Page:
Willie Nelson and Buddy Emmons wrote, “Are You Sure ” together.
by: Julie Thanki
Pedal steel guitar innovator Buddy Emmons has died at the age of 78. Nicknamed “The Big E” for his height, Mr. Emmons, a member of the Steel Guitar Hall of Fame, played with some of country music’s finest, including Little Jimmy Dickens, Ernest Tubb and Ray Price, and his work forever changed the genre. The number of musicians he influenced over the past half-century is immeasurable.
“Buddy Emmons was truly a musical genius,” says Eddie Stubbs, WSM DJ and “Grand Ole Opry” announcer. “He had an unbelievable gift and was so forward thinking. He was placed here at a pivotal time, when the pedal steel guitar was a relatively new instrument. He took it to another level and expanded (the instrument’s) boundaries.”
Buddy Gene Emmons was born on Jan. 27, 1937, in Mishawka, Ind. His father bought him his first lap steel guitar at the age of 11, and the young boy quickly took to the instrument. Soon his parents noticed his musical aptitude and bought him a triple-neck steel guitar.
At 16, Mr. Emmons dropped out of school, then moved to Detroit to play in Casey Clark’s band. It was in this city that country music star Little Jimmy Dickens discovered him in the summer of 1955; by the July Fourth weekend of that year, Mr. Emmons was making his “Grand Ole Opry” debut as part of Dickens’ backing band, the Country Boys. With Mr. Emmons and guitarists Spider Wilson and Howard Rhoten, the band “reached its zenith,” Stubbs said after Wilson’s death in March.
In 1956, Dickens dissolved his band, and Mr. Emmons found a job as part of Ernest Tubb’s Texas Troubadours. His crying pedal steel licks were an integral element of songs such as Tubb’s 1958 hit single “Half a Mind.”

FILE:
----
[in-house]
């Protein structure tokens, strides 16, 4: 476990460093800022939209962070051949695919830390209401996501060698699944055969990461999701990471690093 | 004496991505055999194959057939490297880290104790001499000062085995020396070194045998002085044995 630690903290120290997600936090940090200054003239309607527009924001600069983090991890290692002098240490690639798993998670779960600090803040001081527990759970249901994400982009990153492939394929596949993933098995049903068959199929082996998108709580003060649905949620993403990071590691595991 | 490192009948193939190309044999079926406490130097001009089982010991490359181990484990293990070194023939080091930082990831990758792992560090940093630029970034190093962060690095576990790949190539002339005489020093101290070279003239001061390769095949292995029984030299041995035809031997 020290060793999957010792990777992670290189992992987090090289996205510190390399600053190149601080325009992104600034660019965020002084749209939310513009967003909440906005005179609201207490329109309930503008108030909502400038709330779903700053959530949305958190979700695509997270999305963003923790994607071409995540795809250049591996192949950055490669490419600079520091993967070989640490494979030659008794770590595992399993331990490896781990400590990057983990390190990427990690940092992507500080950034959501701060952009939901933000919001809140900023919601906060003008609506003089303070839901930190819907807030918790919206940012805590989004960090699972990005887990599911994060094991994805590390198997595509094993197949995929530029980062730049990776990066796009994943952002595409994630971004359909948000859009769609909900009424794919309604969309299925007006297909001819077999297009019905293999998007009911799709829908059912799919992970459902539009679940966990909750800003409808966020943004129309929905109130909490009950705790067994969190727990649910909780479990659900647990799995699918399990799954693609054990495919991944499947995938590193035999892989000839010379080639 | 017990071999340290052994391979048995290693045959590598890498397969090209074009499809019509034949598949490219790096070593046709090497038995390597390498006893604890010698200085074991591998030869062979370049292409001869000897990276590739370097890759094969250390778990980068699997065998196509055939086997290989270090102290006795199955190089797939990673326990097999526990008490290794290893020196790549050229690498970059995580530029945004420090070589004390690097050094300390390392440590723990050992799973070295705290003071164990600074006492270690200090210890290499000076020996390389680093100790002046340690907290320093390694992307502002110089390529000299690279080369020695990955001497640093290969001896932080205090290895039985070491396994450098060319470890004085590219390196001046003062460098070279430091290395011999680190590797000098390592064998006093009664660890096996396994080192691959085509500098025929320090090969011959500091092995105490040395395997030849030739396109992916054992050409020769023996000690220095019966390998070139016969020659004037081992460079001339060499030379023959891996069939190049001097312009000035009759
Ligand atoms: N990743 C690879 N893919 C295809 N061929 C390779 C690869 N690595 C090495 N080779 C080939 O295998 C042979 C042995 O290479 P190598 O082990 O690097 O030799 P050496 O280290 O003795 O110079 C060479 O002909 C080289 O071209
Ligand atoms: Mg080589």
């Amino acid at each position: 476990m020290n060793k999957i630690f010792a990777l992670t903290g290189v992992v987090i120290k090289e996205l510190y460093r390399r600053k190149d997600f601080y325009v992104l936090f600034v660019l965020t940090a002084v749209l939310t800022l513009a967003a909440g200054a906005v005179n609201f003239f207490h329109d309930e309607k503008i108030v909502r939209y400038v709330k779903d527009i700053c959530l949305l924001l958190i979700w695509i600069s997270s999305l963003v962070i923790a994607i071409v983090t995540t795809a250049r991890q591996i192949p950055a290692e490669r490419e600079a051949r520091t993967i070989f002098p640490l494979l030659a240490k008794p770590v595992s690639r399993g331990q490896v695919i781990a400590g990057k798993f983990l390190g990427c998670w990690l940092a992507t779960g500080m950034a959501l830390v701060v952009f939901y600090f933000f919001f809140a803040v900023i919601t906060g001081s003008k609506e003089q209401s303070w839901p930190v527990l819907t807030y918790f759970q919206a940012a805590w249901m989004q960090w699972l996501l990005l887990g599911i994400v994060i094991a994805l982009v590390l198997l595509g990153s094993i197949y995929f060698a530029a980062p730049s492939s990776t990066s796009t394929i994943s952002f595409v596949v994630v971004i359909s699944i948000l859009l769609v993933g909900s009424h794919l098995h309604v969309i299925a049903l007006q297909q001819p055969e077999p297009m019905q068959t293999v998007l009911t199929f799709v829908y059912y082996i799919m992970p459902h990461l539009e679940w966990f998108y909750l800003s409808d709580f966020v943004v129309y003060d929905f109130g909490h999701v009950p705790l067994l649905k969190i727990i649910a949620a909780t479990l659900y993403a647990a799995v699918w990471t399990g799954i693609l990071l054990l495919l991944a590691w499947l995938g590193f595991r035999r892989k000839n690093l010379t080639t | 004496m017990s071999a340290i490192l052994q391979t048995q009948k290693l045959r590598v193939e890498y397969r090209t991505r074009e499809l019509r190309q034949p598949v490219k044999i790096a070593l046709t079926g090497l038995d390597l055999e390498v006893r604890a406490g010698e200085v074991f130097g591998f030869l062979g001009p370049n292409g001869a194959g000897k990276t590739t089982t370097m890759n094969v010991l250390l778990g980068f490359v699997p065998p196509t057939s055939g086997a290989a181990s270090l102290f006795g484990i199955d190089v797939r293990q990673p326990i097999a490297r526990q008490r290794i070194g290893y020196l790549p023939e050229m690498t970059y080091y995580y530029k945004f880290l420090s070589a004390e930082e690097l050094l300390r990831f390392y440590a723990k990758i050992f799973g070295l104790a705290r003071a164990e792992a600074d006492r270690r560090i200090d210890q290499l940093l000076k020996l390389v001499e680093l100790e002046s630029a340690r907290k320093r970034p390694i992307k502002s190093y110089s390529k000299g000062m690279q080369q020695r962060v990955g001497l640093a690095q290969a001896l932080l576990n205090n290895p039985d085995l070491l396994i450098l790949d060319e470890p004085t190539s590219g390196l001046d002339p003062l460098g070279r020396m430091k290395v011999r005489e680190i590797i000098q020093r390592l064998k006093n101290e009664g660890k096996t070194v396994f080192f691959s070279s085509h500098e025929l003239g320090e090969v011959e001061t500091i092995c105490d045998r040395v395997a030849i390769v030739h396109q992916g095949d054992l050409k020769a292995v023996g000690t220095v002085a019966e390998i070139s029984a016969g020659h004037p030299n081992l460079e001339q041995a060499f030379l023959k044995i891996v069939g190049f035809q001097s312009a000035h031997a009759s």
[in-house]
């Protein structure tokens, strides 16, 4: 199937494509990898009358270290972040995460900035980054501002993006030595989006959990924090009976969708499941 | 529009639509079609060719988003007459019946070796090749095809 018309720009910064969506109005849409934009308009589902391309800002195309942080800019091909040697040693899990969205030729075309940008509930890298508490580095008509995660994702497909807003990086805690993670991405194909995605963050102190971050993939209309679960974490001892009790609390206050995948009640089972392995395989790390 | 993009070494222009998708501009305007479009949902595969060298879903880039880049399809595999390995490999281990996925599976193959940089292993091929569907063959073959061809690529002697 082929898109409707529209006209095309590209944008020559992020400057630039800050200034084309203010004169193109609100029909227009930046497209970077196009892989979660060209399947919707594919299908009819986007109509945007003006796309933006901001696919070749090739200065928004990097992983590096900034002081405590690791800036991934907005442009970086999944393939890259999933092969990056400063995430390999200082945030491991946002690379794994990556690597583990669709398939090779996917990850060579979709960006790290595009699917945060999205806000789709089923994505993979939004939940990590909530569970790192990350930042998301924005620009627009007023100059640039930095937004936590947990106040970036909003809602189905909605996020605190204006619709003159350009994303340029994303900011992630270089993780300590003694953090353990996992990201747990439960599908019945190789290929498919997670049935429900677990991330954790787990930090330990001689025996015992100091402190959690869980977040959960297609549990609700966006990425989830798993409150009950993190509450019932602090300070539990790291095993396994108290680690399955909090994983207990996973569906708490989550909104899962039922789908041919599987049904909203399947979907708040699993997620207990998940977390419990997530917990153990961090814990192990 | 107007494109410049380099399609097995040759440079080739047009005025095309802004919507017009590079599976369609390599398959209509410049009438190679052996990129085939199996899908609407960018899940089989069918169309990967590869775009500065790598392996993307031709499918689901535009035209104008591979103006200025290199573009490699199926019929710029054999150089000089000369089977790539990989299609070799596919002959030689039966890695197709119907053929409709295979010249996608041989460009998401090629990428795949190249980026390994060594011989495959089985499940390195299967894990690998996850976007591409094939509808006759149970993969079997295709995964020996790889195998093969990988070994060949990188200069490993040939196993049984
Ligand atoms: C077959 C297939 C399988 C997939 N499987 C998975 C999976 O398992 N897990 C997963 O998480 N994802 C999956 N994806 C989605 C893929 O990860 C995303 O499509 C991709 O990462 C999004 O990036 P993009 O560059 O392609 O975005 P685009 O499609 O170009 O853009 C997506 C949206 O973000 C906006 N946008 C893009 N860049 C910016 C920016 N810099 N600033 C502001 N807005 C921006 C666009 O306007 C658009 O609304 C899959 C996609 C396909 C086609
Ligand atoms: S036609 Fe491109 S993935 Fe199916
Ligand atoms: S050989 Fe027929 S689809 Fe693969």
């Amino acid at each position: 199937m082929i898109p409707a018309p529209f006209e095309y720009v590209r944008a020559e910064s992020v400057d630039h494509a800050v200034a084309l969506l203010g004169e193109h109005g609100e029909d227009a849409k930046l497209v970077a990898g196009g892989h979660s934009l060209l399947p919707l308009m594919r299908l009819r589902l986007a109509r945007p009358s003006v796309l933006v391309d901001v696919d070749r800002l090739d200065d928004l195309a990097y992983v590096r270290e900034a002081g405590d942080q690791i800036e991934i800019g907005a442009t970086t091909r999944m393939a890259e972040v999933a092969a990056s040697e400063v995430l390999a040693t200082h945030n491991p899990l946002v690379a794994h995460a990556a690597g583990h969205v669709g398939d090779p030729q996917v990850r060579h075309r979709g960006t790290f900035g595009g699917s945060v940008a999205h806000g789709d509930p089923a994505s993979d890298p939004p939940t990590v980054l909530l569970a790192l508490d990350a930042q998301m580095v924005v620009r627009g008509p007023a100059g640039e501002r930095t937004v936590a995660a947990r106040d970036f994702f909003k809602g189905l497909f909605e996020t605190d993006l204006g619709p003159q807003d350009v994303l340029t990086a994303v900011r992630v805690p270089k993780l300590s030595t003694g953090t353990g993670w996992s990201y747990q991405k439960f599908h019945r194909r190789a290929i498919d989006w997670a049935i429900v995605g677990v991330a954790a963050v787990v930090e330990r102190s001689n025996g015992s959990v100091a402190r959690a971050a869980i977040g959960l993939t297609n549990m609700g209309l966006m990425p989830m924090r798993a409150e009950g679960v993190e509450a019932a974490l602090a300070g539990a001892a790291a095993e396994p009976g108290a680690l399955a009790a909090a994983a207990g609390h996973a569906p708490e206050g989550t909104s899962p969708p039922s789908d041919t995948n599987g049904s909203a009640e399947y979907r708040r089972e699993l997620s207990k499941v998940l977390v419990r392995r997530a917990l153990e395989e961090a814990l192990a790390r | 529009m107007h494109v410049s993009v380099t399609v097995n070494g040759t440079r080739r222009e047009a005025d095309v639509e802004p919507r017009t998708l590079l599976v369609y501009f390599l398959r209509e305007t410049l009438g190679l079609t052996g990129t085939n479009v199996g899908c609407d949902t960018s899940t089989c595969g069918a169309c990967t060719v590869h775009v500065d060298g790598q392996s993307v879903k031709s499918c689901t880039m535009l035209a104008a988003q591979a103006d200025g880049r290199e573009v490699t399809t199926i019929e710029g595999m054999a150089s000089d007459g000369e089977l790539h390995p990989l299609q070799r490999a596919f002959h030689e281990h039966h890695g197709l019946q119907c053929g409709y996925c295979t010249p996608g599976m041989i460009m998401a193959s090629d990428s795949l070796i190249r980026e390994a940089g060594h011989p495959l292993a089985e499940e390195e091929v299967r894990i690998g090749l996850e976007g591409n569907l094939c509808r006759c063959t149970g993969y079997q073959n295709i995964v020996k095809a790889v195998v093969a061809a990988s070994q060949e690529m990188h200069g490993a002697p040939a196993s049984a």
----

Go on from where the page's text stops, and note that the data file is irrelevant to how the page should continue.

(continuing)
Not only was Mr. Emmons a stunning musician, he also was a remarkable innovator, and would frequently tinker with his steel guitars, experimenting with different tunings and pioneering the split-pedal setup, which can be heard on “Half a Mind.” Mr. Emmons and musician Shot Jackson formed the Sho-Bud Guitar Co. in 1956. Less than a decade later, he’d leave Sho-Bud and create the Emmons Guitar Co. with Ron Lashley.
Mr. Emmons also was a talented songwriter. He and Willie Nelson co-wrote “Are You Sure”; this song was recently recorded by Kacey Musgraves for her 2015 album, “Pageant Material.” He recorded several solo albums over the course of his career as well. His 1963 release “Steel Guitar Jazz” was the first jazz record featuring pedal steel. He’d later join forces with Ray Pennington to form the Swing Shift Band; they’d release a handful of records together.
He’d return to Nashville in the mid-‘70s and would continue doing session work for some of country music’s top artists through the 1980s and ‘90s, including George Strait, Willie Nelson, Trisha Yearwood and John Anderson. In the late 1980s, he also accepted an offer to tour with the Everly Brothers, and he’d remain with them for 12 years.
Mr. Emmons retired from music after the death of his wife, Peggy, in 2007, whom he had married in 1967.